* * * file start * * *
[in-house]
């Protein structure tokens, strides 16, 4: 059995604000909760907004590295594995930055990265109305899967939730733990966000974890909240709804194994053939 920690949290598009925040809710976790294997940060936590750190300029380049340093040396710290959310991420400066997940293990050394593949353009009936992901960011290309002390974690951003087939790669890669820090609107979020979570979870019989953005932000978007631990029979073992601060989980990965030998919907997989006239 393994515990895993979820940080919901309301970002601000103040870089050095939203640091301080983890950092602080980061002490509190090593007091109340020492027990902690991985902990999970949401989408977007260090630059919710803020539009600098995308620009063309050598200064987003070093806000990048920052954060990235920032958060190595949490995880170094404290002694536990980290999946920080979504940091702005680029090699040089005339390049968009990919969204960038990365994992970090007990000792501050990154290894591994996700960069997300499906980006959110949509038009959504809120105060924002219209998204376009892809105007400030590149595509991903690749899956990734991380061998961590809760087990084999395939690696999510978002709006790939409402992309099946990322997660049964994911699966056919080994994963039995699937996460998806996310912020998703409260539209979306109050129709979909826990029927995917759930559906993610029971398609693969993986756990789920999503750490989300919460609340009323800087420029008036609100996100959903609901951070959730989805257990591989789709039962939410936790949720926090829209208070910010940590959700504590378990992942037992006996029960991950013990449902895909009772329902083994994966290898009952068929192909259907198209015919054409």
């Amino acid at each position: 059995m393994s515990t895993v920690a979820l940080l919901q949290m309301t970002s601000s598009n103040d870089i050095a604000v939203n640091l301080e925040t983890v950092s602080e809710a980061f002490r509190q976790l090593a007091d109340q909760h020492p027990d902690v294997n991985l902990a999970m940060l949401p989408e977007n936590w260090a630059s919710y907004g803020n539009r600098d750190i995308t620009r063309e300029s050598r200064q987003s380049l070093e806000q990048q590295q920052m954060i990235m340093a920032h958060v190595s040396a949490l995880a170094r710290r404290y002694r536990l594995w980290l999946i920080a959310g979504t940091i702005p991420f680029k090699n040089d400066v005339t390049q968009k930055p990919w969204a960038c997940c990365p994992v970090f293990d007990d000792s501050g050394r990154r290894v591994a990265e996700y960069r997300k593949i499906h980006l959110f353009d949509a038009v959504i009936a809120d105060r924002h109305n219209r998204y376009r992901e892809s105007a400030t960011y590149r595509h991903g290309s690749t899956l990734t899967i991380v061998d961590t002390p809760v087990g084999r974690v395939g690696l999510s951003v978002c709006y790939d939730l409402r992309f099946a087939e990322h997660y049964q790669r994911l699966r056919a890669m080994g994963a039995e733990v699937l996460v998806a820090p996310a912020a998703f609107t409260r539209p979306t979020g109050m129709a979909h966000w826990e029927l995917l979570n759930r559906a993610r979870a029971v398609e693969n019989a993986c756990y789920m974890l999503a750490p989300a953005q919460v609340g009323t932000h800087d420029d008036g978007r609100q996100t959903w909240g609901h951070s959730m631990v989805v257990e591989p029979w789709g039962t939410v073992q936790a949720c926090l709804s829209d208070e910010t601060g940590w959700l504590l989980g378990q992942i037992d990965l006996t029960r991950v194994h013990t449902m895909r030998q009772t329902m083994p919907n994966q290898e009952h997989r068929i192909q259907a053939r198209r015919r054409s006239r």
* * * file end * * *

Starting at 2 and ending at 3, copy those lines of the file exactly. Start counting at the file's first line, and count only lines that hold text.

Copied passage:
């Protein structure tokens, strides 16, 4: 059995604000909760907004590295594995930055990265109305899967939730733990966000974890909240709804194994053939 920690949290598009925040809710976790294997940060936590750190300029380049340093040396710290959310991420400066997940293990050394593949353009009936992901960011290309002390974690951003087939790669890669820090609107979020979570979870019989953005932000978007631990029979073992601060989980990965030998919907997989006239 393994515990895993979820940080919901309301970002601000103040870089050095939203640091301080983890950092602080980061002490509190090593007091109340020492027990902690991985902990999970949401989408977007260090630059919710803020539009600098995308620009063309050598200064987003070093806000990048920052954060990235920032958060190595949490995880170094404290002694536990980290999946920080979504940091702005680029090699040089005339390049968009990919969204960038990365994992970090007990000792501050990154290894591994996700960069997300499906980006959110949509038009959504809120105060924002219209998204376009892809105007400030590149595509991903690749899956990734991380061998961590809760087990084999395939690696999510978002709006790939409402992309099946990322997660049964994911699966056919080994994963039995699937996460998806996310912020998703409260539209979306109050129709979909826990029927995917759930559906993610029971398609693969993986756990789920999503750490989300919460609340009323800087420029008036609100996100959903609901951070959730989805257990591989789709039962939410936790949720926090829209208070910010940590959700504590378990992942037992006996029960991950013990449902895909009772329902083994994966290898009952068929192909259907198209015919054409």
């Amino acid at each position: 059995m393994s515990t895993v920690a979820l940080l919901q949290m309301t970002s601000s598009n103040d870089i050095a604000v939203n640091l301080e925040t983890v950092s602080e809710a980061f002490r509190q976790l090593a007091d109340q909760h020492p027990d902690v294997n991985l902990a999970m940060l949401p989408e977007n936590w260090a630059s919710y907004g803020n539009r600098d750190i995308t620009r063309e300029s050598r200064q987003s380049l070093e806000q990048q590295q920052m954060i990235m340093a920032h958060v190595s040396a949490l995880a170094r710290r404290y002694r536990l594995w980290l999946i920080a959310g979504t940091i702005p991420f680029k090699n040089d400066v005339t390049q968009k930055p990919w969204a960038c997940c990365p994992v970090f293990d007990d000792s501050g050394r990154r290894v591994a990265e996700y960069r997300k593949i499906h980006l959110f353009d949509a038009v959504i009936a809120d105060r924002h109305n219209r998204y376009r992901e892809s105007a400030t960011y590149r595509h991903g290309s690749t899956l990734t899967i991380v061998d961590t002390p809760v087990g084999r974690v395939g690696l999510s951003v978002c709006y790939d939730l409402r992309f099946a087939e990322h997660y049964q790669r994911l699966r056919a890669m080994g994963a039995e733990v699937l996460v998806a820090p996310a912020a998703f609107t409260r539209p979306t979020g109050m129709a979909h966000w826990e029927l995917l979570n759930r559906a993610r979870a029971v398609e693969n019989a993986c756990y789920m974890l999503a750490p989300a953005q919460v609340g009323t932000h800087d420029d008036g978007r609100q996100t959903w909240g609901h951070s959730m631990v989805v257990e591989p029979w789709g039962t939410v073992q936790a949720c926090l709804s829209d208070e910010t601060g940590w959700l504590l989980g378990q992942i037992d990965l006996t029960r991950v194994h013990t449902m895909r030998q009772t329902m083994p919907n994966q290898e009952h997989r068929i192909q259907a053939r198209r015919r054409s006239r």